Oh I hear you, story of my life, and what I had to learn was about why was I having this problem.

 I recall when I was little, that the consequence for not doing as you were told, either ended up with yelling and even a slap.  My mum was a hot head and didn’t cope well when things were out of her control.  A reflection of her “shark music” – that sound track of childhood.

When life is chaotic

Life could be quite chaotic, because sometimes we could do things in our own time, and other times it had to be done right then and a specific way.  The problem is, that little kids then don’t know how to BE.  We (like all children in a similar environment) lived in a constant low-level anxiety, because we didn’t know which version was going to be with us.

One of the things I now appreciate is that there were quite confused boundaries.  What that meant is that there was a lack of consistency, and we certainly weren’t allowed to express any challenge when we tried to argue for the apparent unfairness of getting into trouble, when we did the same thing the other day and didn’t get into trouble.


So what are HEALTHY Boundaries and why are they important?

Healthy boundaries are created by knowing where the edges of our world are, and being ok to express that boundary, while also accepting that another person might have a different one.

Little kids have no concept of personal space or other people’s wants.  They aren’t interested, don’t have the skills to accommodate intrinsically and it’s not their job. 

The way they learn is to have other people’s boundaries, particularly ours, to bump up against.  That’s how they get to self-actualise, ie form their own identity by expressing their boundaries and learning where other’s are. 



That’s where I notice lots of challenges, is differentiating healthy boundaries, from permissive or authoritarian ones.  Ie where either the child is more than, or the parent is more than.

Instead, healthy boundaries include accepting our child’s boundaries, through validating their expression, even when we can’t or don’t want to meet that wish.

Sometimes it’s not easy, especially with really young children, because they have no capacity to be patient, to understand.  No common sense, so logic and reasoning doesn’t work.  Their mission is look out for themselves.  That is not an indication of being thoughtless, (well kind of is, though completely developmentally appropriate), or narcissistic (at least not in the traditional sense, all children are narcissistic in the beginning, because they can’t protect themselves in any other way then to make sure that those around them look out for them).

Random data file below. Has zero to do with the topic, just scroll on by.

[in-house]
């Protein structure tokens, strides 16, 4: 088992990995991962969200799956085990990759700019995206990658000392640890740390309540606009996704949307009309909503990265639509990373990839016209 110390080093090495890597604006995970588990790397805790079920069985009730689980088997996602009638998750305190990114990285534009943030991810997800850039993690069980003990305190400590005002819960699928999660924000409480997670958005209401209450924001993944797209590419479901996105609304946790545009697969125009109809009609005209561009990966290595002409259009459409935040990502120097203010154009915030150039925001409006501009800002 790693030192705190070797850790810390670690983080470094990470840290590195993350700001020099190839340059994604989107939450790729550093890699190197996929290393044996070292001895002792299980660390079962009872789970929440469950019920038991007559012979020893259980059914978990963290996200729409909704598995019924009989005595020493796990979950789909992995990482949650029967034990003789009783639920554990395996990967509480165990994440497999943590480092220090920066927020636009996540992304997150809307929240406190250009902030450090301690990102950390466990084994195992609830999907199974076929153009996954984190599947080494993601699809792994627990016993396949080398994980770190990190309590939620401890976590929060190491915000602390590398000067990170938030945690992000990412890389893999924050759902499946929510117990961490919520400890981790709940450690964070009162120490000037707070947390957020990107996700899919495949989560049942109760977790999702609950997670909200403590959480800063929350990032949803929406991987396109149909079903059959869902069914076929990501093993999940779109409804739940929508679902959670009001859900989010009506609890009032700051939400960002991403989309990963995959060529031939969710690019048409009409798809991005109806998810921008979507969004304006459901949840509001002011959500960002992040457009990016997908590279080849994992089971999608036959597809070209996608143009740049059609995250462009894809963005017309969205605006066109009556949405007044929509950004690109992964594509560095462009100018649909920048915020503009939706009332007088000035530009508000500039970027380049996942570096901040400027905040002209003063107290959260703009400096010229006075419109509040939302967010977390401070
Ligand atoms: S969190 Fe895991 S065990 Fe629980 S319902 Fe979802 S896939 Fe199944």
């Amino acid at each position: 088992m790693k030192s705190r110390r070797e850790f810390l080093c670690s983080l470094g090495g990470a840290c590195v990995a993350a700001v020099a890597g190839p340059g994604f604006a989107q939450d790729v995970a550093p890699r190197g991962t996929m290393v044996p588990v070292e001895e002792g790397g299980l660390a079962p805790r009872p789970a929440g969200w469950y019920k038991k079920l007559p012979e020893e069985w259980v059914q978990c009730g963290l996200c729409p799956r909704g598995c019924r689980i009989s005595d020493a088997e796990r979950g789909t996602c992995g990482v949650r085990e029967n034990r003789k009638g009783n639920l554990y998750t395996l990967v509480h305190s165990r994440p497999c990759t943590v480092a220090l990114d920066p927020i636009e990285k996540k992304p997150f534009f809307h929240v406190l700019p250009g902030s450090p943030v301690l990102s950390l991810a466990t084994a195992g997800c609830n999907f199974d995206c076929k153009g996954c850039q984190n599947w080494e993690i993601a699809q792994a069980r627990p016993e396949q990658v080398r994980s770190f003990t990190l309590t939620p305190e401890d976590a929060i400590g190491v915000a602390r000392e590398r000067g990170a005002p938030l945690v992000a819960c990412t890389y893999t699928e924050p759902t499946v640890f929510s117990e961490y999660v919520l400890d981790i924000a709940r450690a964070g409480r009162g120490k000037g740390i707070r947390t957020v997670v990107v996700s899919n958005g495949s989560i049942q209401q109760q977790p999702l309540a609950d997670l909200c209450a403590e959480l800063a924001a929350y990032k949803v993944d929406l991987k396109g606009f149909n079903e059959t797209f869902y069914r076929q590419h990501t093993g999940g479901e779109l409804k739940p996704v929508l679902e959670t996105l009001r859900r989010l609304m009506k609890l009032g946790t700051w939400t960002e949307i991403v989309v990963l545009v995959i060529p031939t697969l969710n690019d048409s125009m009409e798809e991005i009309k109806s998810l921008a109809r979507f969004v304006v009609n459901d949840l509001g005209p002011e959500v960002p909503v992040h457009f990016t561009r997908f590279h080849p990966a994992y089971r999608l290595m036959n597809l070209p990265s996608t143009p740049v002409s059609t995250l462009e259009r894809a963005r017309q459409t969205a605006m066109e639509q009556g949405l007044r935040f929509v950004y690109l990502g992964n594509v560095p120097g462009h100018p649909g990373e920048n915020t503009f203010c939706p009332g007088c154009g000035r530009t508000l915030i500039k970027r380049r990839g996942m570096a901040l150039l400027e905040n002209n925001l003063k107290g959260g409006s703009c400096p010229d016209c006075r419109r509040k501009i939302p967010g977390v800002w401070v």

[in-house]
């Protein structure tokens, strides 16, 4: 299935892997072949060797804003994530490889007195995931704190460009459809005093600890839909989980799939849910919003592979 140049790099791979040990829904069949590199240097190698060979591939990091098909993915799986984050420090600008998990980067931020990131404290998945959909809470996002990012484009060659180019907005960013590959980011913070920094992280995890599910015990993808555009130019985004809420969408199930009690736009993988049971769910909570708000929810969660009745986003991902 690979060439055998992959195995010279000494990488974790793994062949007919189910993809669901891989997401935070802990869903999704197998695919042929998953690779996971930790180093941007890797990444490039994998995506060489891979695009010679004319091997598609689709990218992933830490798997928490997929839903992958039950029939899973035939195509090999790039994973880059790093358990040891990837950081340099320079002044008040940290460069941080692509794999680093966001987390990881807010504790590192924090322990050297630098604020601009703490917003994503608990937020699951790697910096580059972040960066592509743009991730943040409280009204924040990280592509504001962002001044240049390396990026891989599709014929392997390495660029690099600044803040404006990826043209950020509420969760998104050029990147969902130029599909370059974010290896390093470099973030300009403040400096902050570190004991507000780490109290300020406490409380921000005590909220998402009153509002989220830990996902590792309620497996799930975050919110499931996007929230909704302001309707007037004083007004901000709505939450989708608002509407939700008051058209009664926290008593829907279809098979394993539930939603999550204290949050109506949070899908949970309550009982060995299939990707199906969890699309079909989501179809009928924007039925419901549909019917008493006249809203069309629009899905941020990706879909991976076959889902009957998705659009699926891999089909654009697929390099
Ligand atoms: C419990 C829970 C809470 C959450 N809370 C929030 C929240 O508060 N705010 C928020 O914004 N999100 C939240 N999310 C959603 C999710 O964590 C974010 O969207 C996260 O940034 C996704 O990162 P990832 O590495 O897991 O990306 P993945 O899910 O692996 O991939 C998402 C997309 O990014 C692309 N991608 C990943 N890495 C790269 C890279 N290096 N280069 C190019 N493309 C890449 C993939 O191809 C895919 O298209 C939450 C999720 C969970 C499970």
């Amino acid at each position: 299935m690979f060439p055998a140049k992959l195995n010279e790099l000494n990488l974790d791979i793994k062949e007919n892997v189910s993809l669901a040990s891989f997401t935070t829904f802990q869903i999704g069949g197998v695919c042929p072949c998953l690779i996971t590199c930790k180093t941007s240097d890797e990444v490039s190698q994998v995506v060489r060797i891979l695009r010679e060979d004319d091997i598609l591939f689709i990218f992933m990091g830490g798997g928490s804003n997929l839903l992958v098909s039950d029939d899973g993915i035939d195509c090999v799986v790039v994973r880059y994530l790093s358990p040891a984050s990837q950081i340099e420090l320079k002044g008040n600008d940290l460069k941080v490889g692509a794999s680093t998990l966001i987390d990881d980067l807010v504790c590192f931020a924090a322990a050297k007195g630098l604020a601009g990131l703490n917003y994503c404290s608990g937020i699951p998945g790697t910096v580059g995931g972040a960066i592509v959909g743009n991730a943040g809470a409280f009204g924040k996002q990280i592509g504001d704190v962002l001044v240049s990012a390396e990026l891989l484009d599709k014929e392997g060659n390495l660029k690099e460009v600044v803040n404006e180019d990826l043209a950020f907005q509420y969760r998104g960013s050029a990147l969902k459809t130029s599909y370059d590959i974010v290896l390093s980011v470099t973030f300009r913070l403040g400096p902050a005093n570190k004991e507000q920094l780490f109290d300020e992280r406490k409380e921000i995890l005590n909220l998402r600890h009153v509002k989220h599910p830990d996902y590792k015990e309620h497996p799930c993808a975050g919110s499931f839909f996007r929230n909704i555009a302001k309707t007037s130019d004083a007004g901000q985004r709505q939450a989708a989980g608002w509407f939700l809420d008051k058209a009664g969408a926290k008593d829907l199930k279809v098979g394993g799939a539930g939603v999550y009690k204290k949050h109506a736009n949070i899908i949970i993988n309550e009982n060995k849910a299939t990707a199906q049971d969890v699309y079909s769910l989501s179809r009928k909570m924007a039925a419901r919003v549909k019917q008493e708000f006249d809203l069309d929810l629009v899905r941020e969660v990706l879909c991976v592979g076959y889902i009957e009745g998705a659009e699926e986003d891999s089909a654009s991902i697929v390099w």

Gosh, mother nature knows the behaviour is opportunity for development, so gives mothers hormones that cause them to love their baby, even though they might be a demanding little apparent tyrants.   

If we responded to a babies behaviour the same way that we might respond to a similarly demanding adult, their lives would probably be really short.


Development – it’s a long Game.

It’s accepting that there is a long development journey between birth and adulthood, and that skills arrive when they are relevant to their life and their size and capabilities.  It’s why they don’t get logic and reasoning skills until they are practically adult sized, when they could potentially look after themselves.  Until then they are reliant on outside help, and that’s our job.  Not to treat them as if they are stupid, and much rather to support them to be building awareness so that when they have the software, they know how to use it.

Until then, it’s up to us to create an environment where they want to follow our instructions and guidance.  That we earn their trust through being trustworthy.  That is being the wiser and kinder humans that we are supposed to be as parents.  The ones to know that a two year-old might want to stay up all night, but isn’t the best decision.  Or the three year old who wants to boss you around, well that’s far too much responsibility for a three year old to have, even when it seems like that’s what they want.



It’s important though to avoid squashing those characteristics, because they will be needed and of value as they grow older, it’s just they don’t have the skills yet to use that trait.


You could think about is like giving your 15 yo and muscle car, and then expecting them to be master drivers.  It’s just not that likely.  They need time to build the skills and experience to be able to control the car and all it’s capability.

Well us humans are similar.  We have to build up to that level of mastery.  When you consider that a fully-fledged adult is achieved between 24-28. 

What percentage of the journey is your child at?  worth considering when reflecting about appropriate expectations.

If you are in the trenches of parenting,

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Author – Leanne G Wakeling – Relationship and Communication Coach, Parenting Mentor, Behaviour and Thinking Styles Profiler.